Art Basel’s $300m Success Comes In Part an Alternative to London’s Auctions

The overall impression of Art Basel has been one of great sales strength which raises the question of whether we’re finally seeing the pendulum of the art market swing back toward dealers from the auction houses.
Art fair sales rely on the voluntary disclosure of dealers, so there’s no telling whether sales are slipping by unrecorded or what the true value of the works traded is.
Nonetheless, as Colin Gleadell notes, the sales ranged from primary work by emerging artists in the low four figures to what Gleadell says are rumors of a $230m Rothko shown off booth and sold out of sight.
One fair-goer felt the Art Basel sales were substitutes for London’s small Contemporary auctions. That supposition is supported by the fact that some of the major sales at the booths were identified as works owned by mainstay consignors.
Gleadell makes this point, too, after a fashion when he compares the first two days of reported sales to Frieze week auction totals:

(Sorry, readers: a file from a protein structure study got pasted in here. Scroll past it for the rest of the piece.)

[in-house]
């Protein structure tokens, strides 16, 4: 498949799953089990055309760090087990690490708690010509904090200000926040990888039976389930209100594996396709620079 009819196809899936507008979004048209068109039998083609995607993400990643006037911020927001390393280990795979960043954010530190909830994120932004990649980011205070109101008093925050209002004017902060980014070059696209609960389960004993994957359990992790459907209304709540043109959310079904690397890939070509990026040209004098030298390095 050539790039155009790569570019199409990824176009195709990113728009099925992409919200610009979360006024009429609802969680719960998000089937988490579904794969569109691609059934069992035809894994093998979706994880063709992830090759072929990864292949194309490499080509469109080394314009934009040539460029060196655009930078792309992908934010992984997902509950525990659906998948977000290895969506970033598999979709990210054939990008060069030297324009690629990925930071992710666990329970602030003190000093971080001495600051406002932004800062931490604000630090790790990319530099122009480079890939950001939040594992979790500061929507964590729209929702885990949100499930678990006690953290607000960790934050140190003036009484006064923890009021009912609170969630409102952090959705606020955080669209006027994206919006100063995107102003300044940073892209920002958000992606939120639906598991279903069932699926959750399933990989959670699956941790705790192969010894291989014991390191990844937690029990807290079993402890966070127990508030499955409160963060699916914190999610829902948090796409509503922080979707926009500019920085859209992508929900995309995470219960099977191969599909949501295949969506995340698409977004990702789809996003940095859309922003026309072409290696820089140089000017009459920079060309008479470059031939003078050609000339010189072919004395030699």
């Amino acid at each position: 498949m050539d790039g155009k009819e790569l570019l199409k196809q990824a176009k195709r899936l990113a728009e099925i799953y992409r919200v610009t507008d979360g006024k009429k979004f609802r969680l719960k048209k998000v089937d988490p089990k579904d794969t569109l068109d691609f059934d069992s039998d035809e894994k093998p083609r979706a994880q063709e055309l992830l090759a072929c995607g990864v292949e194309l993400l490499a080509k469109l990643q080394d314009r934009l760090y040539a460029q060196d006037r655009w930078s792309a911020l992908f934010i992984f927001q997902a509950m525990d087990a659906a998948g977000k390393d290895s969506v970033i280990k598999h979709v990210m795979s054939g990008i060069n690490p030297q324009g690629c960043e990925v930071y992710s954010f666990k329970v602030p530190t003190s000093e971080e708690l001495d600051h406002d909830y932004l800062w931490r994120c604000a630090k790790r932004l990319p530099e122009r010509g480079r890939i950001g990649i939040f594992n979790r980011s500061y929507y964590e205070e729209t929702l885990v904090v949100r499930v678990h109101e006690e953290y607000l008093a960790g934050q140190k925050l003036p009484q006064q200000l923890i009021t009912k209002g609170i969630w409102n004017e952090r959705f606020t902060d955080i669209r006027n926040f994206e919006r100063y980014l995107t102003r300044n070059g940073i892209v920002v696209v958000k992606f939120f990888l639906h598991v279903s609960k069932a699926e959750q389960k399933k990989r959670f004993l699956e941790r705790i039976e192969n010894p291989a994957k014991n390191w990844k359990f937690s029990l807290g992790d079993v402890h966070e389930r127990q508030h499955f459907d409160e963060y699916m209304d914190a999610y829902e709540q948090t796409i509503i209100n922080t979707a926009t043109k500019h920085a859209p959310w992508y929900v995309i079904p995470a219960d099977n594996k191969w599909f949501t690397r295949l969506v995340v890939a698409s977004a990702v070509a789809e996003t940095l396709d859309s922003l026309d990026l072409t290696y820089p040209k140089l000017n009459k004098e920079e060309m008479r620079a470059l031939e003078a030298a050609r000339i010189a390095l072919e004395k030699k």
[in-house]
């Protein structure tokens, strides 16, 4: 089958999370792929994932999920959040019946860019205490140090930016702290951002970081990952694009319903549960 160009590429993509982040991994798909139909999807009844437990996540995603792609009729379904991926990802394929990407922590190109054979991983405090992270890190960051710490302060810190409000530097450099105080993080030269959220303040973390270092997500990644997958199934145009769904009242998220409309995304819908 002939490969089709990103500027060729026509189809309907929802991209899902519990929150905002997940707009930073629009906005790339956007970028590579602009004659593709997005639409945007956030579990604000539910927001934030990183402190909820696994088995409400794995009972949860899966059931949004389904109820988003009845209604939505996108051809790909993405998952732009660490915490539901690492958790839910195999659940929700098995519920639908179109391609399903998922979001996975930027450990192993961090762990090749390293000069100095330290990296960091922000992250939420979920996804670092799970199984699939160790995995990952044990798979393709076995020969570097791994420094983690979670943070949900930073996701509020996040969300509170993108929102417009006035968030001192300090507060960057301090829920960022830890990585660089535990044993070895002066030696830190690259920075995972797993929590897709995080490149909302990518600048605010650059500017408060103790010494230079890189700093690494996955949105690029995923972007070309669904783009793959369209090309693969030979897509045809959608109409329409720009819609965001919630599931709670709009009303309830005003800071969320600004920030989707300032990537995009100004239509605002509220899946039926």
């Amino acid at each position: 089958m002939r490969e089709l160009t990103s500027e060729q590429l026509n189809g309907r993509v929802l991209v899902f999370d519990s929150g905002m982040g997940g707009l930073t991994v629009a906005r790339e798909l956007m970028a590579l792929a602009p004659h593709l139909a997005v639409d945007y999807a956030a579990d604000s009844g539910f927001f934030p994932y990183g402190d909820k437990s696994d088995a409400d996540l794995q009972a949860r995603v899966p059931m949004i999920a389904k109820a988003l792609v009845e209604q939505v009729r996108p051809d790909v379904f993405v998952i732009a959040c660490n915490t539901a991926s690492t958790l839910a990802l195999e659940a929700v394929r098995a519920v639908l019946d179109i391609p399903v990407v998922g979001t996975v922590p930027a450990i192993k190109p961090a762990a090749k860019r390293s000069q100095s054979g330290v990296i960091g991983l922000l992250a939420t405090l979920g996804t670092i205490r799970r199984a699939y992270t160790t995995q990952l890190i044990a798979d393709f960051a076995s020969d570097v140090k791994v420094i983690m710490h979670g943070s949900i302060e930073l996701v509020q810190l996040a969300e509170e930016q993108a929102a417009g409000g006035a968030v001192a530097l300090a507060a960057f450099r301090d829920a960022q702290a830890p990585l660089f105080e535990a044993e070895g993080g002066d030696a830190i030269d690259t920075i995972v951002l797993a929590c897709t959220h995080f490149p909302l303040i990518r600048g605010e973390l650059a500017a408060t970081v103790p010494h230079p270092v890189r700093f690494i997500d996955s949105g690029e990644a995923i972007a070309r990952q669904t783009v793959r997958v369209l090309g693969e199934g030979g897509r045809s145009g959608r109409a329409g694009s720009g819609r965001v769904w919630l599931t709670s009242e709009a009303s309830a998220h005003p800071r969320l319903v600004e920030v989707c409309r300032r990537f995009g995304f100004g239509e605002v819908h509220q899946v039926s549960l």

By the end of day two, the Art Market Monitor website had produced a list from various press sources of some 500 sales worth an estimated $300 million (£235 million), which is the equivalent of London’s Frieze week auctions.

(NB: Our Art Basel Sales Report isn’t yet complete as outlets like Gleadell continue to post un-reported sales.)
Another collector who made several offers at the fair reports that sales were hardly uniform. At White Cube, works by Wayne Thiebaud were flying with some sales as high as $1m for works on paper.
More difficult artists, such as Ryman and Twombly, are having mixed results. 
 Joan Mitchell sold very well, early on at the fair.
 The 5-6m Hockney at Richard Gray, as well as overpriced Calders, did not sell.


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